Developing a better understanding of the biology of tumors, including how they develop, spread, and respond to treatments, is a goal of the Human Tumor Atlas Network, which is creating detailed maps of a variety of cancers. The atlases will provide information about the molecular characteristics of human cancers and their surrounding environments over space and time.
Orit Rozenblatt-Rosen, PhD, of the Broad Institute, discussed a variety of approaches for profiling the molecular characteristics of fresh and frozen tumor samples that could be used to create atlases of the complex tumor ecosystem. These approaches included the sequencing of RNA from individual cells.
Other presenters also highlighted new technologies or innovative uses of existing technologies. For example, Peter Sorger, PhD, of Harvard Medical School, described the development of a collection of images and data that could help to create cancer atlases.
These kinds of state-of-the-art technologies for profiling tumor cells and immune cells are being investigated by laboratories in the Cancer Immune Monitoring and Analysis Centers & Cancer Immunologic Data Commons Network.
Another presenter, R. Michael Angelo, MD, PhD, of Stanford University, described a technology called multiplexed ion beam imaging by time of flight, which produces images that depict the expression of multiple proteins in tumor samples. The technology could be used to explore emerging research questions about cancer and immunology.
Additional presentations focused on modifying the tumor microenvironment, overcoming resistance to cancer therapies, and developing new models for research.
The Pancreatic Cancer Microenvironment Network aims to better understand the tumor microenvironment in patients with pancreatic cancer and use this knowledge to develop new approaches to treatment.
Rakesh Jain, PhD, of Massachusetts General Hospital, presented research showing that drugs called angiotensin receptor blockers, which are commonly used to treat hypertension, could modify the tumor microenvironment and enhance the effectiveness of immunotherapy in mice.
The Drug Resistance and Sensitivity Network is developing new experimental models for investigating how tumors resist therapies and for exploring ways to make cancers more sensitive to treatments. A goal of the interdisciplinary effort is to identify molecular targets for the development of new cancer treatments that prevent or overcome drug resistance.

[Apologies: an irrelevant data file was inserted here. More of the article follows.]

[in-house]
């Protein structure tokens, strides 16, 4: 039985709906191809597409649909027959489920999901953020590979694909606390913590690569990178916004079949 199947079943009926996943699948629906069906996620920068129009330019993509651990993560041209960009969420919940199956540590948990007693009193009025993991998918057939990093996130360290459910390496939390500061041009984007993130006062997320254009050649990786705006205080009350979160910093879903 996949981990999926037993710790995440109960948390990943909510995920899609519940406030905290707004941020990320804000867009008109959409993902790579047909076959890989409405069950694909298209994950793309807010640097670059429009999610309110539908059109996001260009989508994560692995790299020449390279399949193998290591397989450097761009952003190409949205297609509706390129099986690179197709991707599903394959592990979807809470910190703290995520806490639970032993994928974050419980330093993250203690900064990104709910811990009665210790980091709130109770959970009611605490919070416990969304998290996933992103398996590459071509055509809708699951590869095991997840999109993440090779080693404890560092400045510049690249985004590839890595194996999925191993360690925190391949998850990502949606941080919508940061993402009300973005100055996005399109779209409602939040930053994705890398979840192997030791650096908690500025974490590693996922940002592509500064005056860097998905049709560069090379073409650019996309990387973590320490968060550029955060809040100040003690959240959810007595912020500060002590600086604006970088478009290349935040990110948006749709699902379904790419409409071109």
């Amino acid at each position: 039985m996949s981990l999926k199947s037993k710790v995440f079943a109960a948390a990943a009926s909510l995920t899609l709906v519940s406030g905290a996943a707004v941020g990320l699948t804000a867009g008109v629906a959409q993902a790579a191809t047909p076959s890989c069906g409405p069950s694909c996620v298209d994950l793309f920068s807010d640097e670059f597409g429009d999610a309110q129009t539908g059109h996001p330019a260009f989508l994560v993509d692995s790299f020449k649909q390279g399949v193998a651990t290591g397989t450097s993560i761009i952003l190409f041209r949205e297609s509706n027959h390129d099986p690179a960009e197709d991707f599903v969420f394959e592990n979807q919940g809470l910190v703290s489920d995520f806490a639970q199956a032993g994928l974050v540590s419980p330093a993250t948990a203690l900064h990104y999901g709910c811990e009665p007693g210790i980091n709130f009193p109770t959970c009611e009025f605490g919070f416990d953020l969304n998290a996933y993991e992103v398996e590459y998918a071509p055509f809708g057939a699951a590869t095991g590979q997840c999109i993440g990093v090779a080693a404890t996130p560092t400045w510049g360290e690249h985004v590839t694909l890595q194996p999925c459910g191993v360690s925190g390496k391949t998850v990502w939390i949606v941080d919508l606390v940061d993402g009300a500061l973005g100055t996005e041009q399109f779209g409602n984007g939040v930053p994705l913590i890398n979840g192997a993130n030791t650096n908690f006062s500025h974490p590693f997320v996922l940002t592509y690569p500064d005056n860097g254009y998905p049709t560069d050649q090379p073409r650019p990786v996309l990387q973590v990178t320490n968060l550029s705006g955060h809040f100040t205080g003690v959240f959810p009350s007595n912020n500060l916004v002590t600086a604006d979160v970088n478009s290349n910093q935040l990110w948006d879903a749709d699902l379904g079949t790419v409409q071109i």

Peter Nelson, MD, of the Fred Hutchinson Cancer Research Center, gave a presentation on potential approaches for overcoming treatment resistance in prostate cancer. He described a combination therapy that was effective in an experimental model of aggressive small-cell neuroendocrine prostate cancer.
Another presenter, Jeffrey Chuang, PhD, of the Jackson Laboratory in Maine, discussed new research on patient-derived xenografts (PDX) mouse models, which can be used to test a tumor’s response to therapy and to identify promising drugs for certain patients. Chuang shared results from a study aimed at improving the reliability of these models for laboratory research.
Many PDX models have been developed in isolated programs, and this has led to a lack of standardization in these systems, as well as difficulty validating and replicating the results. The Patient-Derived Xenografts Development and Trial Centers Research Network is working to accelerate translational research using PDX databases.
Supporting Moonshot Goals
All of the research networks support the three goals of the Moonshot: to accelerate progress in our understanding of cancer, to encourage collaborations and partnerships, and to enhance data sharing. Each goal is critical to the Moonshot program.
Our work toward the first two goals was on display at the workshop. Not only did the meeting highlight recent advances in cancer research, but the gathering brought people together to exchange ideas through formal presentations and panel discussions as well as impromptu conversations.
We also held a session at the workshop on the Moonshot’s third goal—enhancing data sharing. Researchers were reminded that the Moonshot requires that all data and results funded by the initiative are made publicly available at the time of publication. That means that all Moonshot-funded results have to be published in an open-access format.
In just the last few years, the Moonshot has challenged us to think differently, to approach our research differently, and to think of ways to be more innovative as we accelerate progress in cancer research.
As the findings of Moonshot initiatives are published in the coming years, we can expect to gain insights into cancer that will benefit patients while giving investigators new avenues to pursue.
This post was originally published by the National Cancer Institute. It is republished with permission.